The final 17 years of Matisse's career, between 1937 and 1954, are the focus for Tate Modern's new exhibition which sees the artist in anything but winding-down mode
In his late 70s and early 80s, bedridden following cancer surgery which had resulted in a colostomy, Matisse piled papers of varying colours around the bedroom of his apartment, ready to be cut, pinned to the walls and reconfigured into boundlessly dynamic formations and figures.
© Tate, Succession Henri Matisse / DACS 2013
Some of them were independent concepts. Others would work symphonically. One of them – The Virgin and Child, made in 1950 as part of the Rosaire chapel in France, which is partially recreated in one room here – saw Matisse use a very long bamboo cane, attaching charcoal to its tip through which he drew.
© Succession Henri Matisse / DACS 2013
“Eventually, third time around, he got the design right,” says Flavia Frigeri, one of the co-curators responsible for this energetic, joyful, uplifting and surprising exhibition. The hugely prolific final 17 years of Matisse’s life saw him work relentlessly, not least in the case of his numerous designs for his maternal depiction at the chapel.
“He rehearsed them endlessly so that he could be able to create them with controlled spontaneity, transferring the drawing onto the ceramic tiles.
“While obviously we couldn’t bring the chapel in, we could bring the process of making it. This was the first time he was doing a full environment. The design gave him a chance to work on a large scale.”
Matisse threw himself into the project, devising everything from the crucifix and the altar to the chasubles worn by the clergy. Played out in cross-laden maquette gouaches for red and black priestwear, they are hung opposite the Pale Blue Window which once created a black-edged sphere through which light entered the chapel.
© Centre Pompidou, MNAM-CCI, Dist. RMN-Grand Palais / Jean-Claude Planchet © Succession Henri Matisse / DACS 2013
Footage from his studio shows these works in an entirely different light. Everything is linked back to his process, beginning with small pieces of paper used for their compositional value, layered with black swirls in cabinets beneath the designs for Jazz, his 1947 book full of shifting clowns, strange elephants, poised circus figures and funerals drawn by jolly horses with plumes emanating from their heads.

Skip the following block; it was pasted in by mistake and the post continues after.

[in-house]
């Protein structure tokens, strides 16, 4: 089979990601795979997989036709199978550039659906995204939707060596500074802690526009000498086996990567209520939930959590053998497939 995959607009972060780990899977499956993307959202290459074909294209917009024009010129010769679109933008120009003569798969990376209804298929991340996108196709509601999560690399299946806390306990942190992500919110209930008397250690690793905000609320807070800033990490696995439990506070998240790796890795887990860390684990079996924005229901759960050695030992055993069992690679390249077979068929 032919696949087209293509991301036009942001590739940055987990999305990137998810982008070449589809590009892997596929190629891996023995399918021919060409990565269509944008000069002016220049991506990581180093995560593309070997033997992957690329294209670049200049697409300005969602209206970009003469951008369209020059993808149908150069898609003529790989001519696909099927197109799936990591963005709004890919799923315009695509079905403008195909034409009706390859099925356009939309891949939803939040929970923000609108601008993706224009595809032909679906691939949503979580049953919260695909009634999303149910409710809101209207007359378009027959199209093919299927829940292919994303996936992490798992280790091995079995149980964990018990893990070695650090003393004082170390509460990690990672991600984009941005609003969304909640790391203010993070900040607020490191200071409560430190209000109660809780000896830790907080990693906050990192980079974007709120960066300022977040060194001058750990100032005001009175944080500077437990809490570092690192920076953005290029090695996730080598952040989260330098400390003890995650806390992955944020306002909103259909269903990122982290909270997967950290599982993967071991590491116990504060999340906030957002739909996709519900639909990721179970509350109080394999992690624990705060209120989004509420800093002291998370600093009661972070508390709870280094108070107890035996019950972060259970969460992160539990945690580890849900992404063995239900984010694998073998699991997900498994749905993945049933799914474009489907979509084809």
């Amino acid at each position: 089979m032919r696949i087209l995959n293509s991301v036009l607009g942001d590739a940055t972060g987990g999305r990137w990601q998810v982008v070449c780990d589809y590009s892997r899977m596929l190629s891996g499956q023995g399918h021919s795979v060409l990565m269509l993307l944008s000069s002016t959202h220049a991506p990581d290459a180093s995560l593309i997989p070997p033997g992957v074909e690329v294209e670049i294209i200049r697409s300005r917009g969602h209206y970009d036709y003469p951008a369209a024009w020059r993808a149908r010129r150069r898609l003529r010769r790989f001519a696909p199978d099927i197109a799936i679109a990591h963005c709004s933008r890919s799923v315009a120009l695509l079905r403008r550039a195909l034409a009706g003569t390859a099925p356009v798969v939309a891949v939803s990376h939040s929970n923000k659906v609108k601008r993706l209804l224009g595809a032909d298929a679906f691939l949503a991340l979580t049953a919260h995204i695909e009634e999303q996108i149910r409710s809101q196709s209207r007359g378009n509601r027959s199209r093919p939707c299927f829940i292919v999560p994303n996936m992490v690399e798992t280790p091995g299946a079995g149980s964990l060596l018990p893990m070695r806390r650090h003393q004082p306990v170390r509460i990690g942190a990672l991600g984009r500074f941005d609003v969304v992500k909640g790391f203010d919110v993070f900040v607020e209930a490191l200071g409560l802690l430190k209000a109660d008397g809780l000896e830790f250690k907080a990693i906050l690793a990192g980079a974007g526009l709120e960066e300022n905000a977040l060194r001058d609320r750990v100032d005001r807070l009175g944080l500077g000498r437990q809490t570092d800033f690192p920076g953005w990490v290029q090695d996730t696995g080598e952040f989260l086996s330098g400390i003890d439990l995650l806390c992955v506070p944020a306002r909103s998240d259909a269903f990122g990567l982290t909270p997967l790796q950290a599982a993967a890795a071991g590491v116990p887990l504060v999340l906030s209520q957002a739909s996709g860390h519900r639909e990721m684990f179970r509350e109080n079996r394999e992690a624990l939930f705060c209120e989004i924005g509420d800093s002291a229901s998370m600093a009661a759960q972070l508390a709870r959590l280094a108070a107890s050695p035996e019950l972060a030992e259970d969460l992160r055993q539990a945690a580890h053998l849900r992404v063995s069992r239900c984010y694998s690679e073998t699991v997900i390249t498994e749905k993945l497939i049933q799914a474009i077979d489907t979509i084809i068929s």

He continued painting until 1948, but the outline of Forms is surely an earlier incarnation of the poised Acrobats he would cut out in 1952.
“You can see the economy with which he was able to create two arms, two breasts,” suggests Nicholas Serota, the Tate Director who has also curated the 130 works on display, some of which used so much colour they left Matisse recovering in darkened rooms for the benefit of his eyesight.
“He knew exactly what he was doing. He had the confidence to just be able to cut into the paper and use his awareness of the shape of the human body.
“You look at the way he creates the arch of the back of the acrobat – it was an astonishing achievement.”
Four blue nudes, last seen in Paris two years ago and joined at a New York retrospective in 1992, curve sensuously from the walls in their first collective rendezvous in Britain. Equally rarely, The Snail has remained hidden since its clutch of coloured squares went to the Hayward in 1968.
© Centre Pompidou, MNAM-CCI, Dist. RMN-Grand Palais / Jean-Claude Planchet. Succession Henri Matisse / DACS 2013
“I think it was at the forefront of our minds when we began thinking about this exhibition five years ago,” says Nicholas Cullinan, the Curator of Modern and Contemporary Art at MoMA.
The New York gallery has been a key collaborator on the show, reuniting The Snail with Memory of Oceania, the follow-up to two earlier works which stand as leaping, diving, bubbly portrayals of the ecosystems Matisse was inspired by on a 1930 trip to Tahiti which influenced him immensely.
At one point they all filled sections of the divine Large Decorations of Masks, which spans a wall with oranges, purples, reds, greens and blues in different hues, interrupted by ghostly faces, dashes of colour and a central cascade of shapes through the core of a butterfly-like organism.
“To have all of these brought back together is really thrilling. You see the works build and build throughout the exhibition, and not just in terms of scale.
“They begin as small-scale designs for books that he can make on his lap, but the potential of the cut-out medium means they become ever-more expansive and ambitious.”
The abiding theme, according to Cullinan, is the excitement of Matisse’s studio, which takes centre stage. A sense of improbable magic, as well as a defiance of the artist’s own circumstances and those of the wartime France he lived in, is constantly at play.
As vibrant as all those colours in their reverberation, the final years of his life represent a remarkable creative crescendo.
- Henri Matisse - The Cut-Outs is at Tate Modern from April 17 - September 7 2014. Sponsored by Bank of America Merrill Lynch and Hanjin Shipping. Admission £14.50-£18 (free for under-12s). Book online. Follow the gallery on Twitter @Tate. See Culture24 this week for more from the exhibition.
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